Pavel Lysenkov of Sovetsky Sport has revealed that Alex Ovechkin has quietly been supporting as many as seven orphanages in different regions of Russia.
Recently, Iraq and Afghanistan veteran Bobby Hicks returned home to Virginia. After fighting in two major wars, life was supposed to be easy for Hicks and his family of Caps fans. Instead, he was diagnosed with Leukemia and faces an uncertain future. On top of that, his HVAC and water heater gave out (same thing happened to me last year and it’s the worst) just as winter began. The family reached out to the Michael & Son Cares Program.
And that’s where this sad story gets a get a little bit sunnier.
“When the Hick’s family’s story was brought to my attention, I knew we had to help,” said Basim Mansour, proud son and owner of Michael & Son Services. “Here’s a guy who gave so much for his country and asked so little in return; I not only wanted to help them with their home repairs, I wanted to do something really special for Bobby.”
Initially, Mansour wanted to bring Hicks and his family to a Capitals game for a special surprise. Instead, with Hicks unable to leave the hospital due to his intensive treatment, Mansour brought the Capitals to him.
Our team is just like that.
When we heard a superhero foundation was holding a fundraiser in D.C. featuring Caps players Karl Alzner, Troy Brouwer, and John Carlson, we put our best subject-matter expert on the case. Here’s a report from RMNB Senior Spandexed Superhero Correspondent Brouwer Ranger Nathan on “Heroes Rock the Red.”
Spirits seem to be rebounding among Caps fans following back-to-back victories against the Chicago Blackhawks and the Carolina Hurricanes this weekend. A handful of them came out to celebrate the nascent winning streak with Caps players and a bunch of superheroes while raising money for Foundation 4 Heroes (F4H).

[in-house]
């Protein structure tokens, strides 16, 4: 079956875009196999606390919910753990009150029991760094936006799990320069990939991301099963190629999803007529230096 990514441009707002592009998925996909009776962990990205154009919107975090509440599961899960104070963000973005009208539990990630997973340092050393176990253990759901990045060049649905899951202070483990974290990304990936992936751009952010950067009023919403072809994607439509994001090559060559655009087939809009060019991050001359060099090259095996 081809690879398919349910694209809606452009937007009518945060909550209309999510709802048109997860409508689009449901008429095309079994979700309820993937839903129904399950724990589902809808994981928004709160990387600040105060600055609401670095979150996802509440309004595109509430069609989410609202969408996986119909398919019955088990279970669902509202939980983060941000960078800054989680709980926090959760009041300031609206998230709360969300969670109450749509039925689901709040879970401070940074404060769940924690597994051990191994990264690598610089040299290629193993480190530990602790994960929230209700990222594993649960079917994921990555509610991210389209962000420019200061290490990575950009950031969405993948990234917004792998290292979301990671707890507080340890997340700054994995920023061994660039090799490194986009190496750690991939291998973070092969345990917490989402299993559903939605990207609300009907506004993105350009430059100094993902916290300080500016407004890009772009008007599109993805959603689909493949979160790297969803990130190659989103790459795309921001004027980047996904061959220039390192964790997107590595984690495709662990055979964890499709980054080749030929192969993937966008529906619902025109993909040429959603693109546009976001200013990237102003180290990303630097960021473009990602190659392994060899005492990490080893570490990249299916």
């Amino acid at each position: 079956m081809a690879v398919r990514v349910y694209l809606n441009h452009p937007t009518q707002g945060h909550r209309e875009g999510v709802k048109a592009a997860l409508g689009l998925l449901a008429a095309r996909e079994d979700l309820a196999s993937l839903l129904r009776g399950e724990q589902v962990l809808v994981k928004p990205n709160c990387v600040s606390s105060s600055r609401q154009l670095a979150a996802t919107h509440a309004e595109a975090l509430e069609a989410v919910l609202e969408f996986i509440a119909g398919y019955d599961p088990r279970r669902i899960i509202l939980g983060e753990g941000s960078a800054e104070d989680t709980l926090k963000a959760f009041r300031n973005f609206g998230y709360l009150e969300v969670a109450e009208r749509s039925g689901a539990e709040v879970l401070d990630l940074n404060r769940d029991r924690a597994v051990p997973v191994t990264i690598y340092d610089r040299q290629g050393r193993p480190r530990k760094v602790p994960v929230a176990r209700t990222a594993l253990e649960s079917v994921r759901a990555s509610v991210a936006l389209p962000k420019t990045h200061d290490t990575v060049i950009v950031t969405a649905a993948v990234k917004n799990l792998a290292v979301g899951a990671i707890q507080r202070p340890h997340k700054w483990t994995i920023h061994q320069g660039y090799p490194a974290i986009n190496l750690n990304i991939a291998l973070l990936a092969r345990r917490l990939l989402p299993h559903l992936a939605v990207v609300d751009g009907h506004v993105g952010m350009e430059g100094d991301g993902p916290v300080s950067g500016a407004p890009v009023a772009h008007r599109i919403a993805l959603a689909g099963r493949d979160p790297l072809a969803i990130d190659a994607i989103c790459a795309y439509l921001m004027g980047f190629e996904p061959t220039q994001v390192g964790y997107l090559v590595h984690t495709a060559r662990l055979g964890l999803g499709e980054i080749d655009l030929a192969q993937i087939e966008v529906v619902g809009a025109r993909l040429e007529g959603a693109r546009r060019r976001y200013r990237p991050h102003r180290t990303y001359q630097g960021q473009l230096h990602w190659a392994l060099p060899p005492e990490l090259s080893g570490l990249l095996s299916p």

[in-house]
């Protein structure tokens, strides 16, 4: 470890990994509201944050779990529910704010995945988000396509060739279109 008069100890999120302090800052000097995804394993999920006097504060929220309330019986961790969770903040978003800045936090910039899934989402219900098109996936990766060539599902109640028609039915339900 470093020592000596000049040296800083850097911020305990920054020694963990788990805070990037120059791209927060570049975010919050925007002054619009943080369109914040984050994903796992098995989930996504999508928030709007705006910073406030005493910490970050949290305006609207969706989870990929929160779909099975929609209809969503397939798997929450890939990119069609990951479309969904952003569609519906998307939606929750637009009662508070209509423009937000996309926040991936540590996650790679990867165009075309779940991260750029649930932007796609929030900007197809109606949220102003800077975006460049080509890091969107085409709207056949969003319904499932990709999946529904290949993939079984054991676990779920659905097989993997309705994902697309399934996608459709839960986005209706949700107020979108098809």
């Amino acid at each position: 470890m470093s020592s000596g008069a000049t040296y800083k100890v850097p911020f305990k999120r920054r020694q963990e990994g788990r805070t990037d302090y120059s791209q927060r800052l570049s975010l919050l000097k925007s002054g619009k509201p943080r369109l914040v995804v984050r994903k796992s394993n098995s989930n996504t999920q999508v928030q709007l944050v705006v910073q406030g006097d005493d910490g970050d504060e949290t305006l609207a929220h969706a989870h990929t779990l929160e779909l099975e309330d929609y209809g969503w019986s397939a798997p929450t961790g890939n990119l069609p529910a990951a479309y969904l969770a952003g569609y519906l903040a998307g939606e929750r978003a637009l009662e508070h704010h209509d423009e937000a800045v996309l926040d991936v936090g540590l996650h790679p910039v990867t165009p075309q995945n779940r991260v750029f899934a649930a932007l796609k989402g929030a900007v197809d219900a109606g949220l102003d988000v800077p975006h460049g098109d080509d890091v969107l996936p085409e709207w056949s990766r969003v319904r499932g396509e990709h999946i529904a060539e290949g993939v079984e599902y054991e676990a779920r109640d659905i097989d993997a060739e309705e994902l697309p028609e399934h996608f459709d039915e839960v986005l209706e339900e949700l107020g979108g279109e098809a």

Brouwer and Carlzner signed autographs, took photos with fans, and tended bar at City Tap House DC to raise money for the F4H, which takes a unique approach to supporting kids with life-threatening diseases. The non-profit sends superheroes like Captain America and Wonder Woman to visit kids and encourage them to find the superhero inside themselves.
Photo: Patrick McDermott
Wednesday, the Washington Capitals hosted Hockey Fights Cancer night at Verizon Center. They had 11-year-old blood cancer survivor Ryan Darby participate in the ceremonial faceoff (which was adorable). They also wore purple-colored warm-up jerseys with lavender highlights, colors that represent all forms of cancer.
During the game, the Caps auctioned the signed jerseys off (which were signed with a purple sharpie) and Chris Gordon reports they raised over $55,000 for charity.
Chris took photos of the sweaters with his iPhone 6. Check them out. We even have an Aaron Volpatti jersey sighting!
Just like the Vancouver Canucks did on Sunday, the Washington Capitals hosted their own Hockey Fights Cancer night at Verizon Center. The Capitals wore purple jerseys during warm-ups (photos) and 11-year-old blood cancer survivor Ryan Darby got to participate in the ceremonial faceoff with Detroit Red Wings captain Henrik Zetterberg and Caps captain Alex Ovechkin.
Darby, cute as a button, clapped wildly as Ovechkin made his way to the dot. Then he got a special surprise when they were done: a game-used stick from Alex Ovechkin.
Russian Machine Never Breaks is not associated with the Washington Capitals; Monumental Sports, the NHL, or its properties. Not even a little bit.